May 7 coronavirus news

By Joshua Berlinger, Brad Lendon, Aditi Sangal and Angela Dewan, CNN

Updated 2:04 AM ET, Mon May 10, 2021
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7:20 p.m. ET, May 7, 2021

Wyoming governor prohibits state government agencies from demanding proof of Covid-19 vaccine

From CNN’s Andy Rose

Wyoming Gov. Mark Gordon gives the State of the State address at the state Capitol in Cheyenne, Wyoming, on March 2, 2021.
Wyoming Gov. Mark Gordon gives the State of the State address at the state Capitol in Cheyenne, Wyoming, on March 2, 2021. Michael Cummo/The Wyoming Tribune Eagle/AP

Wyoming is the latest state to prohibit state government agencies from asking people whether they have been vaccinated against Covid-19.

Under a directive signed Friday by Gov. Mark Gordon, the state boards and agencies are ordered to “provide full access to state spaces and state services, regardless of a constituent’s COVID-19 vaccination status.”

“Vaccine passport programs have the potential to politicize a decision that should not be politicized,” Gordon said in a written statement. The news release notes that the governor has been vaccinated, and encourages the residents of his state to voluntarily be vaccinated.

Unlike a similar order signed by the governor of Florida, the Wyoming directive is only mandatory for the state government. However, it says local governments and private businesses “are encouraged” to follow Gordon’s directive.

6:35 p.m. ET, May 7, 2021

Common painkillers won't worsen Covid-19, study finds

From CNN's Ryan Prior

People who take common over-the-counter drugs such as ibuprofen or aspirin don’t risk getting sicker from Covid-19, according to a study from researchers at the University of Edinburgh.

When the Covid-19 pandemic began, there was concern that non-steroidal anti-inflammatory drugs (NSAIDs) could cause more severe disease or even raise the risk of death in Covid-19 patients, particularly those with rheumatological disease. The French health ministry issued recommendations that physicians should use acetaminophen instead.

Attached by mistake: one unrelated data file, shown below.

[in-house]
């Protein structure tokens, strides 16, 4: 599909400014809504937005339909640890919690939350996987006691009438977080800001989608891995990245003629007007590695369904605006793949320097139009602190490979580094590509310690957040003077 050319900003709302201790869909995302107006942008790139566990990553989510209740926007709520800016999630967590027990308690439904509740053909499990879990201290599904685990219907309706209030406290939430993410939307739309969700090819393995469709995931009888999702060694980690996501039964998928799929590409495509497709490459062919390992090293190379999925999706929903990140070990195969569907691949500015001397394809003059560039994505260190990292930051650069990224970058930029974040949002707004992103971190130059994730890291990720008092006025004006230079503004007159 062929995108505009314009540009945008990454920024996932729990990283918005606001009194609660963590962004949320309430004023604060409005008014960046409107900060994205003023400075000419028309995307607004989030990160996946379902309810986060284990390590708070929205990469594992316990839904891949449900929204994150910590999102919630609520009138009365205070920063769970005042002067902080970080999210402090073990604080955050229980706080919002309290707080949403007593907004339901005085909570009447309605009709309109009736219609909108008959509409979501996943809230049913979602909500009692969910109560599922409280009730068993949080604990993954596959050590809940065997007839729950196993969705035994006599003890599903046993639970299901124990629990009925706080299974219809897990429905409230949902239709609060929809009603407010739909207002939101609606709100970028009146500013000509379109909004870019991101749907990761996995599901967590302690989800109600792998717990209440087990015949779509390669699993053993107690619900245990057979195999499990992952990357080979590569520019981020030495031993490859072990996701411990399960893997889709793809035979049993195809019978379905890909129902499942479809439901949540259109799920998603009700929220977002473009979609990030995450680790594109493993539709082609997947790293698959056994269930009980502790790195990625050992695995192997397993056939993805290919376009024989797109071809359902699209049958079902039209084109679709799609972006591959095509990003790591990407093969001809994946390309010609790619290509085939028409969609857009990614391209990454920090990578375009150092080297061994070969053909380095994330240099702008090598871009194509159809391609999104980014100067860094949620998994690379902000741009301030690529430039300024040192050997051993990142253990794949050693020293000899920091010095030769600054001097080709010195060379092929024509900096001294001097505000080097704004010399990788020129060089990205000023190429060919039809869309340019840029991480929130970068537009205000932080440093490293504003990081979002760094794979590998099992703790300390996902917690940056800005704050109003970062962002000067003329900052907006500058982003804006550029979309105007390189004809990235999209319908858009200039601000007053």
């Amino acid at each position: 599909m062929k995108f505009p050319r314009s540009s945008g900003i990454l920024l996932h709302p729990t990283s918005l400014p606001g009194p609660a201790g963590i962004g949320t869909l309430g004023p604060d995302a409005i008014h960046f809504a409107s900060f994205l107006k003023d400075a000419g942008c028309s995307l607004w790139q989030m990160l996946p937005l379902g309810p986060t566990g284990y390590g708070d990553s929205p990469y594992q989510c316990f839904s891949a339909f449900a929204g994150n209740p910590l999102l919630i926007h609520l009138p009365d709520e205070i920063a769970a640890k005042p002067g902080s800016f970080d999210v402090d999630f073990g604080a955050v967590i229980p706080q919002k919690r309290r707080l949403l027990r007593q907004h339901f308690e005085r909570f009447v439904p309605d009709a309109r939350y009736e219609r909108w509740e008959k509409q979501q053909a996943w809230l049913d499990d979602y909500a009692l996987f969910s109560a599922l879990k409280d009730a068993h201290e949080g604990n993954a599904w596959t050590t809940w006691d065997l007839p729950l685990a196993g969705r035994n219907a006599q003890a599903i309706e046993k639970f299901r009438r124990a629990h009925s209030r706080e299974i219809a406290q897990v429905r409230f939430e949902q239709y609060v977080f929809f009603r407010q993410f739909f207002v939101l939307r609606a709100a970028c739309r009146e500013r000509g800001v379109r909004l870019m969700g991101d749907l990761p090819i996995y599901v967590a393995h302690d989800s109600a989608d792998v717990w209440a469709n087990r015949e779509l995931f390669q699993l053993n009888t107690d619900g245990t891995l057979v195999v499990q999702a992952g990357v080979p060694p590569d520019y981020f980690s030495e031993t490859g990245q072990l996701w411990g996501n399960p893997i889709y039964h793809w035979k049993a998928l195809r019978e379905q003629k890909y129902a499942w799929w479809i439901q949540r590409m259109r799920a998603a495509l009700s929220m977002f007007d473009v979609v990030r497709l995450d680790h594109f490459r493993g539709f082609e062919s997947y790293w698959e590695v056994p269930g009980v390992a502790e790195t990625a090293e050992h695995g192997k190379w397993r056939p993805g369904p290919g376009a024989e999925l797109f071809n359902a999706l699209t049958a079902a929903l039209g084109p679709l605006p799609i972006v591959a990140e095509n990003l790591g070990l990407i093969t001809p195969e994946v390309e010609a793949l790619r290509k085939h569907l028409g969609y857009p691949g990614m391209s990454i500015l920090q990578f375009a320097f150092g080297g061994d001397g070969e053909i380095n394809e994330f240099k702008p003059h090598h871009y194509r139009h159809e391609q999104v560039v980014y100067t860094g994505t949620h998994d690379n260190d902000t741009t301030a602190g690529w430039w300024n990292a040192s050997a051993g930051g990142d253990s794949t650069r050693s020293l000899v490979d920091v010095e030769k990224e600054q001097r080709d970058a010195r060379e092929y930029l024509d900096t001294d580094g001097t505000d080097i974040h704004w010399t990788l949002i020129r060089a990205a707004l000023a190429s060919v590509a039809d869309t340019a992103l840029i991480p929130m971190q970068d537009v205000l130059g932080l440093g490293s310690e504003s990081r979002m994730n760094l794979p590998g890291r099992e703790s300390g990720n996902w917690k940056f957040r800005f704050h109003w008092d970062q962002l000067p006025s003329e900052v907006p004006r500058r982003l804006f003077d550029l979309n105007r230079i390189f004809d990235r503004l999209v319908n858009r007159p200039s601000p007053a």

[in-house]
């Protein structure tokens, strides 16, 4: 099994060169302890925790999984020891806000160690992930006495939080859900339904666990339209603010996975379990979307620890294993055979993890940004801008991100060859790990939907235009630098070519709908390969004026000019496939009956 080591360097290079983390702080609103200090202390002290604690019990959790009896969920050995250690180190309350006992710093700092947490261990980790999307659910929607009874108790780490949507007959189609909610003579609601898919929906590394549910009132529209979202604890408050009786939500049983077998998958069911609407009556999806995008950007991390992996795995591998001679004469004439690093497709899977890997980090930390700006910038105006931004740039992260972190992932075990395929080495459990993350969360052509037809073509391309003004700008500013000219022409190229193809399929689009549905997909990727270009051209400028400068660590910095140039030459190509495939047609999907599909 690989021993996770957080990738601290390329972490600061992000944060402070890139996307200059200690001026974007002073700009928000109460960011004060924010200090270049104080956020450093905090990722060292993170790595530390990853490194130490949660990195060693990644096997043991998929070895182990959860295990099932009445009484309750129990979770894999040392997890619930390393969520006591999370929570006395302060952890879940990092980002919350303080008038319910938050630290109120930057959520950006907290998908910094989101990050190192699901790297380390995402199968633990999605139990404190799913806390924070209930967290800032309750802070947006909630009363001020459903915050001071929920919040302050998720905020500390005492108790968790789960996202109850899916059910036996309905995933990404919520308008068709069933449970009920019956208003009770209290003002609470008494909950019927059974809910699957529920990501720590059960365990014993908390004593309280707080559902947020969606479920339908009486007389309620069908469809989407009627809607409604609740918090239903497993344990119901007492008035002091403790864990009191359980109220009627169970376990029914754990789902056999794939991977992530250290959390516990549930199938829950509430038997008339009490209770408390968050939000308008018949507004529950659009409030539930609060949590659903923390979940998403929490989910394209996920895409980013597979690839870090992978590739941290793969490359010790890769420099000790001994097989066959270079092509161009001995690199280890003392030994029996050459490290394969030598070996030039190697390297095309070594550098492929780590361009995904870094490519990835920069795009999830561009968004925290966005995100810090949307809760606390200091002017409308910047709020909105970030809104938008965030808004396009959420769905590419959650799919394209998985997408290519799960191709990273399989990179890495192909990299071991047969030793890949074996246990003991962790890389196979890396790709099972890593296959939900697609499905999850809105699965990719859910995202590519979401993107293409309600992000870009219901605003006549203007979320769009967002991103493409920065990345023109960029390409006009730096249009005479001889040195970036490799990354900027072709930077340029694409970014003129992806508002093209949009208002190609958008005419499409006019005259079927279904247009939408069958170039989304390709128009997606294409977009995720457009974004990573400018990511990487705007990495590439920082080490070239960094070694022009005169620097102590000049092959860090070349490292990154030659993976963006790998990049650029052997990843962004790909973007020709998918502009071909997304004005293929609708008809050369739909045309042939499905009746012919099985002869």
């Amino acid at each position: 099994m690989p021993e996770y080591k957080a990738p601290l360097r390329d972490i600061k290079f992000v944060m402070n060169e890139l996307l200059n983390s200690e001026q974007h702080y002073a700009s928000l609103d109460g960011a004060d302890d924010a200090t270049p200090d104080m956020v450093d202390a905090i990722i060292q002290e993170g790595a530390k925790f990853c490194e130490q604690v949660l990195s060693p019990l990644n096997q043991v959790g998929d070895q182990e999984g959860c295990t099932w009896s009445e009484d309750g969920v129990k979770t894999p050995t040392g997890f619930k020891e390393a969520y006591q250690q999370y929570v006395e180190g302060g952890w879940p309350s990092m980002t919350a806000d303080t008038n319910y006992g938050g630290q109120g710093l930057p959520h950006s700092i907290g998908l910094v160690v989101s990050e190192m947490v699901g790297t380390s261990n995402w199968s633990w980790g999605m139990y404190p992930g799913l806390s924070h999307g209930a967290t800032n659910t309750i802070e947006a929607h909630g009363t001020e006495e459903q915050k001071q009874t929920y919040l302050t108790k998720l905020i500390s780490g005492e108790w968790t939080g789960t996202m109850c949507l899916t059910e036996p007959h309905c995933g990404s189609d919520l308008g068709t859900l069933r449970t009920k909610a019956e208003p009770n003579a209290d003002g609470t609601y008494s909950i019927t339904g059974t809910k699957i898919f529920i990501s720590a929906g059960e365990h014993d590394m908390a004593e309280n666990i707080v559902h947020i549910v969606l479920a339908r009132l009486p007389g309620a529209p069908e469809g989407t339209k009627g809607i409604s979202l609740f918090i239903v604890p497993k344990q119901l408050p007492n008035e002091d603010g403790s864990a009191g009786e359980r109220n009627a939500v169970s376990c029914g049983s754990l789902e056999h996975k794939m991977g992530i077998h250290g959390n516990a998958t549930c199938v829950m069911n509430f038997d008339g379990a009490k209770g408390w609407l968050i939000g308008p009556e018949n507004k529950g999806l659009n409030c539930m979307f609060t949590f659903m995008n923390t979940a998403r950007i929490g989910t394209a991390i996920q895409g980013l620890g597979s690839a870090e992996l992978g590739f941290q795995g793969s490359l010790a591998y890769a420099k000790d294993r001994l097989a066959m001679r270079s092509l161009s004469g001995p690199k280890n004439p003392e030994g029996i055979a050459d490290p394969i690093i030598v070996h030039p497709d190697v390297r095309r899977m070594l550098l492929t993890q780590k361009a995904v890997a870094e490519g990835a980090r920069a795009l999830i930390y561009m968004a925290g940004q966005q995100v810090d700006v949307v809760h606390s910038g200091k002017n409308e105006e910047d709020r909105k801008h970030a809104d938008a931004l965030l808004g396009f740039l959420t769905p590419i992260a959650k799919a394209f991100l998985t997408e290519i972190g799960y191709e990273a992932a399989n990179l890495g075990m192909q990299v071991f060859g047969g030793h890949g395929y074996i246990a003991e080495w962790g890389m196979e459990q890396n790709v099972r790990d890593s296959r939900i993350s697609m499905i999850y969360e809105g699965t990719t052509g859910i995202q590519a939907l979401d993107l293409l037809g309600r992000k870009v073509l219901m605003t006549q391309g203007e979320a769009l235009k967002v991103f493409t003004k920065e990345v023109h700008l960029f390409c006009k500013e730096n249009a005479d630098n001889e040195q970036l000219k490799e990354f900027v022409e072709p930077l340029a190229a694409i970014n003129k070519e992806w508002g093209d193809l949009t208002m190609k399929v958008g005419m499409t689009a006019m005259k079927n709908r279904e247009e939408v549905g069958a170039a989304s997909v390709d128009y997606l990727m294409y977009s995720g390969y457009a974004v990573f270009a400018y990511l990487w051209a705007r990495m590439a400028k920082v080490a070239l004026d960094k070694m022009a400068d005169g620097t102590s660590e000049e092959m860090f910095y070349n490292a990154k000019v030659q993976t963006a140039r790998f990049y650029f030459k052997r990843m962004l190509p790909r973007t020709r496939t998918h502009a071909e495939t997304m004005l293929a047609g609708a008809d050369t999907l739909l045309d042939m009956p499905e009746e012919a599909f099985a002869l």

However, subsequent research with evidence from community studies, administrative data, and small studies did not support fears that hospitalized Covid-19 patients fared worse on NSAIDs. 

Now this new study, published Friday in the journal Lancet Rheumatology, helps to settle doubts about the effect of NSAIDs on Covid-19 severity. 

In the largest study to date on NSAIDs and Covid-19, the researchers enrolled 78,674 patients across 255 health facilities in England, Scotland, and Wales. The evidence was drawn from patients with a confirmed positive or suspected Covid-19 case between Jan. 17 and Aug. 20, 2020.

Just under 6% of them had taken NSAIDs prior to hospital admission. Compared with a similarly sized group of patients who had not taken NSAIDs before going to the hospital, the researchers found that neither patient group was more severe than the other at the time of hospital admission. For example, 30.4% of those who had taken NSAIDs died compared with 31.3% of those who did not.

And their outcomes were similar throughout their hospital stays as well. Use of NSAIDs was not associated with worse in-hospital mortality, critical care admission, requirement for ventilation, requirement for oxygen, or acute kidney injury.

"When the pandemic began over a year ago, we needed to be sure that these common medications would not lead to worse outcomes in people with COVID-19," Dr. Ewen Harrison, a professor of surgery and data science at the University of Edinburgh and lead author of the study, said in a statement. "We now have clear evidence that NSAIDs are safe to use in patients with COVID-19, which should provide reassurance to both clinicians and patients that they can continue to be used in the same way as before the pandemic began."

That means that patients who rely on NSAIDs to relieve conditions such as gout, arthritis, bone pain, and menstrual pain wouldn't have to worry about the drugs worsening a case of Covid-19.

"In conclusion, policy makers should consider reviewing issued advice around NSAID prescribing and COVID-19 severity," the researchers wrote.

However, though NSAIDs may not harm Covid-19 patients, the evidence doesn't lean toward the drugs helping either.

"Although use of NSAIDs could, in theory, be beneficial in patients with COVID-19, we did not identify any evidence to support this," the researchers wrote.

7:08 p.m. ET, May 7, 2021

Bodies of Covid-19 victims are still stored in refrigerated trailers in New York City

From CNN's Mirna Alsharif and Ray Sanchez

Refrigerated morgue trailers believed to be holding the bodies of people who died of Covid-19 are seen at South Brooklyn Marine Terminal on November 23, 2020 in New York City.
Refrigerated morgue trailers believed to be holding the bodies of people who died of Covid-19 are seen at South Brooklyn Marine Terminal on November 23, 2020 in New York City. Spencer Platt/Getty Images

The bodies of New York City coronavirus victims are still being stored in refrigerated trailers converted into makeshift morgues during the height of the pandemic one year ago, according to the medical examiner's office.

The long-term temporary morgue at the South Brooklyn Marine Terminal holding 750 bodies — not all victims of Covid-19 — is a reminder of the crush of coronavirus fatalities that overwhelmed city hospitals, mortuaries and funeral homes last spring.